Diversity Of Other Components Of The Soil Food

FIGURE 7.2. Steps in the hypothesis that increased heterogeneity of carbon (C) substrates from aboveground organisms will positively influence belowground diversity. This mechanism postulates strong bottom-up control of diversity in belowground communities; it should be tested in the context of other potential (e.g., top-down) controls (Hunter and Price, 1992). Step 1. Diversity of primary producers leads to diversity of C inputs belowground. Step 2. Carbon resource heterogeneity leads to diversity of herbivores and detri-tivores. (Alternative Step 2. Carbon resource quality, rather than heterogeneity, leads to diversity of detritivores.) Step 3. Diversity of detritivores or belowground herbivores leads to diversity of organisms at higher trophic levels in belowground food webs. (From Hooper et al., 2000; see paper for more details of the complex interactions involved in aboveground and belowground diversity.)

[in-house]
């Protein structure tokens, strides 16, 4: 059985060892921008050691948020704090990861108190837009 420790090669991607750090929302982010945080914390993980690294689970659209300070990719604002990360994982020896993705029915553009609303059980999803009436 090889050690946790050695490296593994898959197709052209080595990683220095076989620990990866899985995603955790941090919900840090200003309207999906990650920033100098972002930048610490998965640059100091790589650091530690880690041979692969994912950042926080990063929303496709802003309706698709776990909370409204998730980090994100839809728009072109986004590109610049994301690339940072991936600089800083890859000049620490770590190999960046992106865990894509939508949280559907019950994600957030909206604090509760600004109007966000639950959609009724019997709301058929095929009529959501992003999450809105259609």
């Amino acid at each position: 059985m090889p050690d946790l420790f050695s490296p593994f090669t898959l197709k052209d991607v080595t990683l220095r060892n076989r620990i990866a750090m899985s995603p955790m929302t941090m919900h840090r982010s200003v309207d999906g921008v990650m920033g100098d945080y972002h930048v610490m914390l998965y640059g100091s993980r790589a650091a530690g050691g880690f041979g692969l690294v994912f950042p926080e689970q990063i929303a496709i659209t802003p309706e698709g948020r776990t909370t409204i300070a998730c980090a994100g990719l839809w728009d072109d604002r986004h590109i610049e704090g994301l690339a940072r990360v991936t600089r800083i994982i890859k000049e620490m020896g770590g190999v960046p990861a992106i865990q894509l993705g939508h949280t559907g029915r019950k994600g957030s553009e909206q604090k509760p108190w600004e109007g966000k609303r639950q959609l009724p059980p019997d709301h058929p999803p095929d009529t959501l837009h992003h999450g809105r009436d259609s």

bacterial feeder, one microbial feeder, and one omnivore-predator that are present in very low numbers (2-5per kg-1 soil) (Wall and Virginia, 1999). These systems have very low precipitation (the equivalent of about 10 centimeters of rainfall per year), and make the usually harsh climate of the Chihuahuan desert of New Mexico seem like an oasis, with 7 plant parasites, 10 genera of microbivores, 2 omnivore genera,

TABLE 7.3. Main Biological Features of the Three Main Humus Forms

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